Clearview AI, the controversial startup known for scraping billions of selfies from people's public social network profiles to train a facial-recognition system, may be fined just over £17m ($22.6m) by the UK's Information Commissioner's Office (ICO). The watchdog on Monday publicly mulled punishing Clearview following an investigation launched last year with the Australian Information Commissioner. The ICO believes the US biz broke Britain's data-protection rules by, among other things, failing to have a "lawful reason" for collecting people's personal photos and info, and not being transparent about how the data was used and stored for its facial-recognition applications. Clearview harvests people's photos – 10 billion or more, it's thought – from their public social media profiles, and then builds a face-matching system so that if, say, the police upload a picture of someone from a CCTV still, the software can locate that person in its database and provide officers the corresponding name and online profiles. The images in Clearview AI Inc's database are likely to include the data of a substantial number of people from the UK and may have been gathered without people's knowledge from publicly available information online, including social media platforms.
The data protection authority in Hamburg, Germany, for instance, last week issued a preliminary order saying New York-based Clearview must delete biometric data related to Matthias Marx, a 32-year-old doctoral student. The regulator ordered the company to delete biometric hashes, or bits of code, used to identify photos of Mr. Marx's face, and gave it till Feb. 12 to comply. Not all photos, however, are considered sensitive biometric data under the European Union's 2018 General Data Protection Regulation. The action in Germany is only one of many investigations, lawsuits and regulatory reprimands that Clearview is facing in jurisdictions around the world. On Wednesday, Canadian privacy authorities called the company's practices a form of "mass identification and surveillance" that violated the country's privacy laws.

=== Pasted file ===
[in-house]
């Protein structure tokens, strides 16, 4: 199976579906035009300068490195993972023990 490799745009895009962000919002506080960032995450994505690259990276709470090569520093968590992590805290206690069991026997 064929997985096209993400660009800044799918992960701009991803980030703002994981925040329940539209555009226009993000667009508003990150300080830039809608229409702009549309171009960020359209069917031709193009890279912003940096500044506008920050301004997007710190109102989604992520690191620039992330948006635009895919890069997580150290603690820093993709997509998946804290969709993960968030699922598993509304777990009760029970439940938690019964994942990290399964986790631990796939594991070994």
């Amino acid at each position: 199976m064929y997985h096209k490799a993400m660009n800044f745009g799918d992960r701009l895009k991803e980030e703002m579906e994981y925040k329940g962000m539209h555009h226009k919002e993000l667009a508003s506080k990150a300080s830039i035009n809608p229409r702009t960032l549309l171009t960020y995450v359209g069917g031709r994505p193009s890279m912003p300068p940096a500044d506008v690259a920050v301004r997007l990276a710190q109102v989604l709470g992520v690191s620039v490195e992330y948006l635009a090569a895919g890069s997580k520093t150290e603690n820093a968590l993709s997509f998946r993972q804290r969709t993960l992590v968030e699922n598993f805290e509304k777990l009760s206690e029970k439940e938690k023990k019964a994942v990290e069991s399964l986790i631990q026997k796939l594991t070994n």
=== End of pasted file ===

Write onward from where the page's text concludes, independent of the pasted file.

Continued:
Facial recognition software has been the subject of debate for a long time now. Despite the controversy, law enforcement has been using such AI-powered software to catch criminals all around the world, and most particularly in large nations with less strict privacy laws. The use is prevalent despite the fact that the software may not work accurately when used on ethnic communities, youngsters and even women. One company which is leading the news headlines these days is Clearview AI founded by an Australian entrepreneur Hoan Ton-That. Although Clearview AI hasn't devised a groundbreaking facial recognition app, what it sells can be deemed as useful to law enforcement agencies.